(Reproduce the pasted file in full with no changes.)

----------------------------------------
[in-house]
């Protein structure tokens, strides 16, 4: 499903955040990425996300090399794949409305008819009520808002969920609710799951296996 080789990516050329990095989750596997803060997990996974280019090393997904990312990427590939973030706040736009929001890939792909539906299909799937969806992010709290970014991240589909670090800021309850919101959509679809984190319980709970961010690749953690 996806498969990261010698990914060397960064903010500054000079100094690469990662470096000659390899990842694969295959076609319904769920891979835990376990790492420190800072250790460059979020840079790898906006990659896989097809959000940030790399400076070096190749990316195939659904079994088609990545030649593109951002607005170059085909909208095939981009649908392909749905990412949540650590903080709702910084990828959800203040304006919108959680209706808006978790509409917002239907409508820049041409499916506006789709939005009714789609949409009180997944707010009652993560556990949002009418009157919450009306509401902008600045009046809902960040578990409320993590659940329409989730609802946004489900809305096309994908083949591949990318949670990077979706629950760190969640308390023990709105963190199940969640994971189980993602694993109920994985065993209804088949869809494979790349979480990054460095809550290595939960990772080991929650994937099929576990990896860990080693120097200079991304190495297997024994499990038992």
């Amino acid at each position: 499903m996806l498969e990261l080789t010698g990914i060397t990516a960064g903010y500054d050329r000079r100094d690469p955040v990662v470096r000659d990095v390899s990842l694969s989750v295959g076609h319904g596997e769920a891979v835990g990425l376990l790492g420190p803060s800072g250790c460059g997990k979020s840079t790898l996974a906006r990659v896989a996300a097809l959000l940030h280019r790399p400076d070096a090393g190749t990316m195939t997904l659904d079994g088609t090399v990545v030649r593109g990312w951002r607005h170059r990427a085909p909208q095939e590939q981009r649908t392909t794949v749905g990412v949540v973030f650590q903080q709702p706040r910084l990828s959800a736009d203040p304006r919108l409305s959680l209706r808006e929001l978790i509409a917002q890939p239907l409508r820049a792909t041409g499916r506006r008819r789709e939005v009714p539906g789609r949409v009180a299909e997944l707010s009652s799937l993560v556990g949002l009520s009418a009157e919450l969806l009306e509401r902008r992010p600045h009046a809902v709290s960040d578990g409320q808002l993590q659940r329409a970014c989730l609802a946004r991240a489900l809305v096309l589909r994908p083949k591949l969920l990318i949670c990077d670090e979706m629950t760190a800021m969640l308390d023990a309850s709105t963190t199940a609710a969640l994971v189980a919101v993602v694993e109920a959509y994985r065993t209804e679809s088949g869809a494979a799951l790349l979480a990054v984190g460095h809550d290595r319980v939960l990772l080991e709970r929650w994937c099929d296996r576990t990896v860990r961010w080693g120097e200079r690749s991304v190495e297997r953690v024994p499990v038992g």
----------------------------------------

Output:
[in-house]
């Protein structure tokens, strides 16, 4: 499903955040990425996300090399794949409305008819009520808002969920609710799951296996 080789990516050329990095989750596997803060997990996974280019090393997904990312990427590939973030706040736009929001890939792909539906299909799937969806992010709290970014991240589909670090800021309850919101959509679809984190319980709970961010690749953690 996806498969990261010698990914060397960064903010500054000079100094690469990662470096000659390899990842694969295959076609319904769920891979835990376990790492420190800072250790460059979020840079790898906006990659896989097809959000940030790399400076070096190749990316195939659904079994088609990545030649593109951002607005170059085909909208095939981009649908392909749905990412949540650590903080709702910084990828959800203040304006919108959680209706808006978790509409917002239907409508820049041409499916506006789709939005009714789609949409009180997944707010009652993560556990949002009418009157919450009306509401902008600045009046809902960040578990409320993590659940329409989730609802946004489900809305096309994908083949591949990318949670990077979706629950760190969640308390023990709105963190199940969640994971189980993602694993109920994985065993209804088949869809494979790349979480990054460095809550290595939960990772080991929650994937099929576990990896860990080693120097200079991304190495297997024994499990038992």
């Amino acid at each position: 499903m996806l498969e990261l080789t010698g990914i060397t990516a960064g903010y500054d050329r000079r100094d690469p955040v990662v470096r000659d990095v390899s990842l694969s989750v295959g076609h319904g596997e769920a891979v835990g990425l376990l790492g420190p803060s800072g250790c460059g997990k979020s840079t790898l996974a906006r990659v896989a996300a097809l959000l940030h280019r790399p400076d070096a090393g190749t990316m195939t997904l659904d079994g088609t090399v990545v030649r593109g990312w951002r607005h170059r990427a085909p909208q095939e590939q981009r649908t392909t794949v749905g990412v949540v973030f650590q903080q709702p706040r910084l990828s959800a736009d203040p304006r919108l409305s959680l209706r808006e929001l978790i509409a917002q890939p239907l409508r820049a792909t041409g499916r506006r008819r789709e939005v009714p539906g789609r949409v009180a299909e997944l707010s009652s799937l993560v556990g949002l009520s009418a009157e919450l969806l009306e509401r902008r992010p600045h009046a809902v709290s960040d578990g409320q808002l993590q659940r329409a970014c989730l609802a946004r991240a489900l809305v096309l589909r994908p083949k591949l969920l990318i949670c990077d670090e979706m629950t760190a800021m969640l308390d023990a309850s709105t963190t199940a609710a969640l994971v189980a919101v993602v694993e109920a959509y994985r065993t209804e679809s088949g869809a494979a799951l790349l979480a990054v984190g460095h809550d290595r319980v939960l990772l080991e709970r929650w994937c099929d296996r576990t990896v860990r961010w080693g120097e200079r690749s991304v190495e297997r953690v024994p499990v038992g």